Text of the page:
Scratch: War Bride / 2014
In the series of self-portraits entitled Scratch, I examine the icon and fetish of the American housewife that originated after the second World War. In War Bride, I examine a popular narrative of the mid-century war bride as a symbol of ethnic assimilation and domesticity. After World War II, non-Asian spouses, natural children, and adopted children of American military personnel were allowed to immigrate to the United States pursuant to the War Brides Act enacted in December 1945. Only after the Act was amended in 1947 were Asian spouses of American military personnel – but not their children – were allowed to immigrate to the U.S.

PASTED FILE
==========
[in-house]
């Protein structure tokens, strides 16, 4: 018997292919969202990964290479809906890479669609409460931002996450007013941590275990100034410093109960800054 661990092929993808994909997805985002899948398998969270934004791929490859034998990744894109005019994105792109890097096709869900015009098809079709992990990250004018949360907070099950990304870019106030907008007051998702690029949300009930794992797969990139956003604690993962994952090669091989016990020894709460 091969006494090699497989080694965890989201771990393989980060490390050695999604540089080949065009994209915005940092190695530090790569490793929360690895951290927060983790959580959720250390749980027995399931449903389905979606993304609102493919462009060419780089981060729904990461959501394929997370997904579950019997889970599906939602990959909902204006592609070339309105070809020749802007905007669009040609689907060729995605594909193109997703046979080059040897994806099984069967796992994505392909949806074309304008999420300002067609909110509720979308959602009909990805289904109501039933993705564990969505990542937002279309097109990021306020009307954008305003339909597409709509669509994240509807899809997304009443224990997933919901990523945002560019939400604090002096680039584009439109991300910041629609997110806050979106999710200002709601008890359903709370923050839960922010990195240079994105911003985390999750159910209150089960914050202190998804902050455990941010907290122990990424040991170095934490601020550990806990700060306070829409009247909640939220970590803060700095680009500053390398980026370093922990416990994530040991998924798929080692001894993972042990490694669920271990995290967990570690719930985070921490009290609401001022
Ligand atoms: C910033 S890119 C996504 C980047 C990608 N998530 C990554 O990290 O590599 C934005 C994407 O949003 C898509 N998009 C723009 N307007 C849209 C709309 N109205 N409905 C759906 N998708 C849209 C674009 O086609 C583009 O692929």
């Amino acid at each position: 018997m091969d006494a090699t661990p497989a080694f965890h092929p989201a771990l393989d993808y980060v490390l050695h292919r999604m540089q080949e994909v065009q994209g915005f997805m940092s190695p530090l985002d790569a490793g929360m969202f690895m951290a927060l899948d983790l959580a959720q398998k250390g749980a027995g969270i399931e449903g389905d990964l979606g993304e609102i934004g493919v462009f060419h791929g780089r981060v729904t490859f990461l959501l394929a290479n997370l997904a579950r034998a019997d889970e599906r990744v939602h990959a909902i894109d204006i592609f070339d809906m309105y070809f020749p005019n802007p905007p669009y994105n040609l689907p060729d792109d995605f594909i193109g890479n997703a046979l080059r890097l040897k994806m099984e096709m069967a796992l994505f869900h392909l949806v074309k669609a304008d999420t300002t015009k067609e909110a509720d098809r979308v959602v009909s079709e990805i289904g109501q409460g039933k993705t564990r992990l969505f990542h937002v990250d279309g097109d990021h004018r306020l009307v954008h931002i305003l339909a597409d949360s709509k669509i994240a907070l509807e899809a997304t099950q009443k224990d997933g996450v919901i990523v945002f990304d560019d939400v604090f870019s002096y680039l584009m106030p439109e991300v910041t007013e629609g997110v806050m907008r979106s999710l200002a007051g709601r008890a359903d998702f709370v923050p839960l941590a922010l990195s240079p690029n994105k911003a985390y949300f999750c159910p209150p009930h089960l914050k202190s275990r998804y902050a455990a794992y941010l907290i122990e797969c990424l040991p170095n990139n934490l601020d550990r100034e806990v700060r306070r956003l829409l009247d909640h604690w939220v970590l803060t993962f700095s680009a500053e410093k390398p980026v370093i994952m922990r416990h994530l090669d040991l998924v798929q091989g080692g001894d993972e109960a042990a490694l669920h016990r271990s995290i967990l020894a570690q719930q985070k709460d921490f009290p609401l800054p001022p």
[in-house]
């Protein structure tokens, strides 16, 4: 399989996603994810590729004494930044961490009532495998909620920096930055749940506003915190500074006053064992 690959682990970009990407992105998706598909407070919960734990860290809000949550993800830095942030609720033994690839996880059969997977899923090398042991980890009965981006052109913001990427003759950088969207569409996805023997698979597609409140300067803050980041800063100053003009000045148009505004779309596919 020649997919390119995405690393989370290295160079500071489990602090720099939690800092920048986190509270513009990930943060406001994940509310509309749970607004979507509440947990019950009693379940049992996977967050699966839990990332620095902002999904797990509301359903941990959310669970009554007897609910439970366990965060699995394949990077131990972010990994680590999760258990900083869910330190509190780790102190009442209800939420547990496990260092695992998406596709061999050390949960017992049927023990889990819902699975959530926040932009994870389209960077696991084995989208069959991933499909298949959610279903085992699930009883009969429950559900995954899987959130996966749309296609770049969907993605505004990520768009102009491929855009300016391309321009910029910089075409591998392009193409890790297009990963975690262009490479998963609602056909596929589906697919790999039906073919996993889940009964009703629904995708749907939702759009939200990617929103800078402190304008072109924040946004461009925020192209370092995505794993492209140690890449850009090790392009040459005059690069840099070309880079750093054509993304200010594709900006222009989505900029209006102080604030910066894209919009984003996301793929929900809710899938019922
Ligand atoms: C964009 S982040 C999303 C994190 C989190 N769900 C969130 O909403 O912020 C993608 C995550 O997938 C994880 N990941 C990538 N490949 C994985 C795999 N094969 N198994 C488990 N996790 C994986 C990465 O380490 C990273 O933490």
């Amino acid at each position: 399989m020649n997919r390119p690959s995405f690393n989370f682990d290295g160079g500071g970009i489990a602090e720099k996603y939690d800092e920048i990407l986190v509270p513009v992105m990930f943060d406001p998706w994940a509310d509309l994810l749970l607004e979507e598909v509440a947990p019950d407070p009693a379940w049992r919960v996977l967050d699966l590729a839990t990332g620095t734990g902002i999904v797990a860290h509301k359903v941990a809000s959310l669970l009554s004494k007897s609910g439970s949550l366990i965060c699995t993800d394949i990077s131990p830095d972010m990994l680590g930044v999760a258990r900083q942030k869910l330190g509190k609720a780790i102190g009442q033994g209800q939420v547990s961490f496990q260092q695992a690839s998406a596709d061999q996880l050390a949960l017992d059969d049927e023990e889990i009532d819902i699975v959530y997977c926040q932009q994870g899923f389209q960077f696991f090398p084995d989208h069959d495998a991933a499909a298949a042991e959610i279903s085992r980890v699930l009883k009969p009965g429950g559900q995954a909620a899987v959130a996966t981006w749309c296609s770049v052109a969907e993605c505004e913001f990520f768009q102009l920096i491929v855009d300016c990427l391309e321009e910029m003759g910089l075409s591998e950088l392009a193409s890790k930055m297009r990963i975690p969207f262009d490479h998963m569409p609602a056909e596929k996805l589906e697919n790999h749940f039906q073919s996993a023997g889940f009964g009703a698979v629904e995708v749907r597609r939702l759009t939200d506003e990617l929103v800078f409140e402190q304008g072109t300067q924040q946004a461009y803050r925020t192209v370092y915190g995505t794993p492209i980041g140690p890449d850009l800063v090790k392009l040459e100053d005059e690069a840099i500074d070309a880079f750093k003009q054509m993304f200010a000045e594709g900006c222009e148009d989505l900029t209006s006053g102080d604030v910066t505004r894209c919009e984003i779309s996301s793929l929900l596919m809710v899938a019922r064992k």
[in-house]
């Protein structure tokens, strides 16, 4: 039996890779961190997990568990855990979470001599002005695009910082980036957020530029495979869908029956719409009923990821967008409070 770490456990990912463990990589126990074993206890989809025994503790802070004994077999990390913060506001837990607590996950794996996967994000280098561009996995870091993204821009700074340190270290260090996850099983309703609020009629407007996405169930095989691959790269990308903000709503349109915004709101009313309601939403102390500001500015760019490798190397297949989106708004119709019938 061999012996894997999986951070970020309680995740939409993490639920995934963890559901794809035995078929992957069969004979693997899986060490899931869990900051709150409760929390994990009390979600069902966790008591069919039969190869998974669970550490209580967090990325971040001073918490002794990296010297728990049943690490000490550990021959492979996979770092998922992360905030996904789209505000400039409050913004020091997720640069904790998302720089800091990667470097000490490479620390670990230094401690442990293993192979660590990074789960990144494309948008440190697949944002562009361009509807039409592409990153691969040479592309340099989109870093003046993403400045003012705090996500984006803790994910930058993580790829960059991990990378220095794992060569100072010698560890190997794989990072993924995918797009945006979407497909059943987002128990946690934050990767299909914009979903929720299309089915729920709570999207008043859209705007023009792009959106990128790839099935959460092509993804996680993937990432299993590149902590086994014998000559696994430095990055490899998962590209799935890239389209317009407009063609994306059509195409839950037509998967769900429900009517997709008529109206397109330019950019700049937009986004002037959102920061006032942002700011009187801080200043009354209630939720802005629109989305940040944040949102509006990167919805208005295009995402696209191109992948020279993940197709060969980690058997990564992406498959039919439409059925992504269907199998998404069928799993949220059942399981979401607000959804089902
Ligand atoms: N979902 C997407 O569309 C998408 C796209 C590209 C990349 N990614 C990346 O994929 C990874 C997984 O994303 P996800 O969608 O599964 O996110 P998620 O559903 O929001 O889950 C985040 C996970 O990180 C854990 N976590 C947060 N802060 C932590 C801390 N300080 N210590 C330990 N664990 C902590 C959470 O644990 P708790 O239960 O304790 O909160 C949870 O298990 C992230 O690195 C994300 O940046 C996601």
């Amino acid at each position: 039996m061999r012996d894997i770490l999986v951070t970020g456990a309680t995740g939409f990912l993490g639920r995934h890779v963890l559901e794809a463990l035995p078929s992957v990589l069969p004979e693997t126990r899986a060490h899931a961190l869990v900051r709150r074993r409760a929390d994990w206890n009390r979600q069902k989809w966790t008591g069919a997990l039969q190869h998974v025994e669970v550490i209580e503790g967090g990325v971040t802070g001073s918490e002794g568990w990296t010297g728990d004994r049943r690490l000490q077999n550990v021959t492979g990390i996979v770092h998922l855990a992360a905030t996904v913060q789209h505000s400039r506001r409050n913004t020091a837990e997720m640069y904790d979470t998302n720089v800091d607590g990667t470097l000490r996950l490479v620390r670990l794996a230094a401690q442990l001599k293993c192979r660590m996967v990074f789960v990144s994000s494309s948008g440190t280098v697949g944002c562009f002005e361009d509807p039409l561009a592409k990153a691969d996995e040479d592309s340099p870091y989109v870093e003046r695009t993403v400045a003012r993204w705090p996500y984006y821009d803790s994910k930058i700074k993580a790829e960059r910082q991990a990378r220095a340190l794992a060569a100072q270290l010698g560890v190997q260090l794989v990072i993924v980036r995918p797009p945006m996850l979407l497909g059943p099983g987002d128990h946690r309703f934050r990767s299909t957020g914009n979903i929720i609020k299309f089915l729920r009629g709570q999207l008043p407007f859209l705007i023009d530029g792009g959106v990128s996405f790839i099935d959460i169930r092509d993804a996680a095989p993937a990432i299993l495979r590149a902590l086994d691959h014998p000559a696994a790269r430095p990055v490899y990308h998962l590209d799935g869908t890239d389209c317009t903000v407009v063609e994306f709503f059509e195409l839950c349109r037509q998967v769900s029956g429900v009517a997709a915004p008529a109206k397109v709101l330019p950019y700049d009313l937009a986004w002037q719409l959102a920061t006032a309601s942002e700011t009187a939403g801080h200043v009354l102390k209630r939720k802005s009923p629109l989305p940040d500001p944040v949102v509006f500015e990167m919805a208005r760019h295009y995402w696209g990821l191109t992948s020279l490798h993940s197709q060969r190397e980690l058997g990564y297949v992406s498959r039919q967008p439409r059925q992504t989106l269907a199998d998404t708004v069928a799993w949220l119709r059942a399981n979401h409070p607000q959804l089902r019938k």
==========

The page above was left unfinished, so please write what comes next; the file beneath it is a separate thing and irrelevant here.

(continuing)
Scratch: War Bride, No. 1 (2014)
Scratch: War Bride, No. 5 (2014)
Scratch: War Bride, No. 7 (2014)
Scratch: War Bride, No. 10 (2014)
Scratch: War Bride, No. 17 (2014)
Scratch: War Bride, No. 21 (2014)
Scratch: War Bride, No. 22 (2014)
Scratch: War Bride, No. 29 (2014)
Scratch: War Bride, No. 33 (2014)
Scratch: War Bride, No. 37 (2014)
Scratch: War Bride, No. 42 (2014)
Scratch: War Bride, No. 44 (2014)
Scratch: War Bride, No. 46 (2014)